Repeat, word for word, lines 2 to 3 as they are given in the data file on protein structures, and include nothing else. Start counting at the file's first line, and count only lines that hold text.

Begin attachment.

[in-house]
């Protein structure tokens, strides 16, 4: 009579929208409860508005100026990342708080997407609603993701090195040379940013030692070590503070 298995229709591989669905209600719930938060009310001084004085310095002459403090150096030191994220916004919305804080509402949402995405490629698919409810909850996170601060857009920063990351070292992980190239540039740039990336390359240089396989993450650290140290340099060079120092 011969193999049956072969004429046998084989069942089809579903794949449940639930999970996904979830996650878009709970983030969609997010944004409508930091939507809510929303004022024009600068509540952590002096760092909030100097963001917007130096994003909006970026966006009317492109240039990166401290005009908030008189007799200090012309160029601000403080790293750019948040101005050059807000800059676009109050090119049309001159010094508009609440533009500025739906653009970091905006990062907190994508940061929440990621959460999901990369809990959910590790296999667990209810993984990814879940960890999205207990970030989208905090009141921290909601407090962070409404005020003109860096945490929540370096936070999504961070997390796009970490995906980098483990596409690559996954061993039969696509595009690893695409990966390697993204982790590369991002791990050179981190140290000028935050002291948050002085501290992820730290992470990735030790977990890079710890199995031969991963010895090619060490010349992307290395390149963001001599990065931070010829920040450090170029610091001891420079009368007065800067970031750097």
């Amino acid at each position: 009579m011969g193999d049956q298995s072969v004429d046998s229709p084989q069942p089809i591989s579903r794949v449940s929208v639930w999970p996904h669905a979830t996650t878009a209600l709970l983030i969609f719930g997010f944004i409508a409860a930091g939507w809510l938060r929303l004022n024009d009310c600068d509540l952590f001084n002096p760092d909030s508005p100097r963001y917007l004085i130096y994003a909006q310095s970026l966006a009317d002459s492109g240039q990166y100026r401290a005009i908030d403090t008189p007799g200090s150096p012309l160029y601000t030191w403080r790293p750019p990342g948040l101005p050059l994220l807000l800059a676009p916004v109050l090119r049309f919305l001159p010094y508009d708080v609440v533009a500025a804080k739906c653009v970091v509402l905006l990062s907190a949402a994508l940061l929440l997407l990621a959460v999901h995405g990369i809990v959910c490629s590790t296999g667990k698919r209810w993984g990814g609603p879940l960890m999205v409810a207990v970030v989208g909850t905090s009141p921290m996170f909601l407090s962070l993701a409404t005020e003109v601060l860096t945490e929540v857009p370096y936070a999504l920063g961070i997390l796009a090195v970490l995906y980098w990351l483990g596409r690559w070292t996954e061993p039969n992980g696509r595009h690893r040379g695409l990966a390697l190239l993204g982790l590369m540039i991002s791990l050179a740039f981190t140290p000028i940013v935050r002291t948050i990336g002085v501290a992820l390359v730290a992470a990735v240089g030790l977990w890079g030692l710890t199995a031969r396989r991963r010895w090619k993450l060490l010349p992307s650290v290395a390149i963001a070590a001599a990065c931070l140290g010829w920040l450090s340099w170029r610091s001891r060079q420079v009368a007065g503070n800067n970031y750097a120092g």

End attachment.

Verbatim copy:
């Protein structure tokens, strides 16, 4: 009579929208409860508005100026990342708080997407609603993701090195040379940013030692070590503070 298995229709591989669905209600719930938060009310001084004085310095002459403090150096030191994220916004919305804080509402949402995405490629698919409810909850996170601060857009920063990351070292992980190239540039740039990336390359240089396989993450650290140290340099060079120092 011969193999049956072969004429046998084989069942089809579903794949449940639930999970996904979830996650878009709970983030969609997010944004409508930091939507809510929303004022024009600068509540952590002096760092909030100097963001917007130096994003909006970026966006009317492109240039990166401290005009908030008189007799200090012309160029601000403080790293750019948040101005050059807000800059676009109050090119049309001159010094508009609440533009500025739906653009970091905006990062907190994508940061929440990621959460999901990369809990959910590790296999667990209810993984990814879940960890999205207990970030989208905090009141921290909601407090962070409404005020003109860096945490929540370096936070999504961070997390796009970490995906980098483990596409690559996954061993039969696509595009690893695409990966390697993204982790590369991002791990050179981190140290000028935050002291948050002085501290992820730290992470990735030790977990890079710890199995031969991963010895090619060490010349992307290395390149963001001599990065931070010829920040450090170029610091001891420079009368007065800067970031750097």
């Amino acid at each position: 009579m011969g193999d049956q298995s072969v004429d046998s229709p084989q069942p089809i591989s579903r794949v449940s929208v639930w999970p996904h669905a979830t996650t878009a209600l709970l983030i969609f719930g997010f944004i409508a409860a930091g939507w809510l938060r929303l004022n024009d009310c600068d509540l952590f001084n002096p760092d909030s508005p100097r963001y917007l004085i130096y994003a909006q310095s970026l966006a009317d002459s492109g240039q990166y100026r401290a005009i908030d403090t008189p007799g200090s150096p012309l160029y601000t030191w403080r790293p750019p990342g948040l101005p050059l994220l807000l800059a676009p916004v109050l090119r049309f919305l001159p010094y508009d708080v609440v533009a500025a804080k739906c653009v970091v509402l905006l990062s907190a949402a994508l940061l929440l997407l990621a959460v999901h995405g990369i809990v959910c490629s590790t296999g667990k698919r209810w993984g990814g609603p879940l960890m999205v409810a207990v970030v989208g909850t905090s009141p921290m996170f909601l407090s962070l993701a409404t005020e003109v601060l860096t945490e929540v857009p370096y936070a999504l920063g961070i997390l796009a090195v970490l995906y980098w990351l483990g596409r690559w070292t996954e061993p039969n992980g696509r595009h690893r040379g695409l990966a390697l190239l993204g982790l590369m540039i991002s791990l050179a740039f981190t140290p000028i940013v935050r002291t948050i990336g002085v501290a992820l390359v730290a992470a990735v240089g030790l977990w890079g030692l710890t199995a031969r396989r991963r010895w090619k993450l060490l010349p992307s650290v290395a390149i963001a070590a001599a990065c931070l140290g010829w920040l450090s340099w170029r610091s001891r060079q420079v009368a007065g503070n800067n970031y750097a120092g």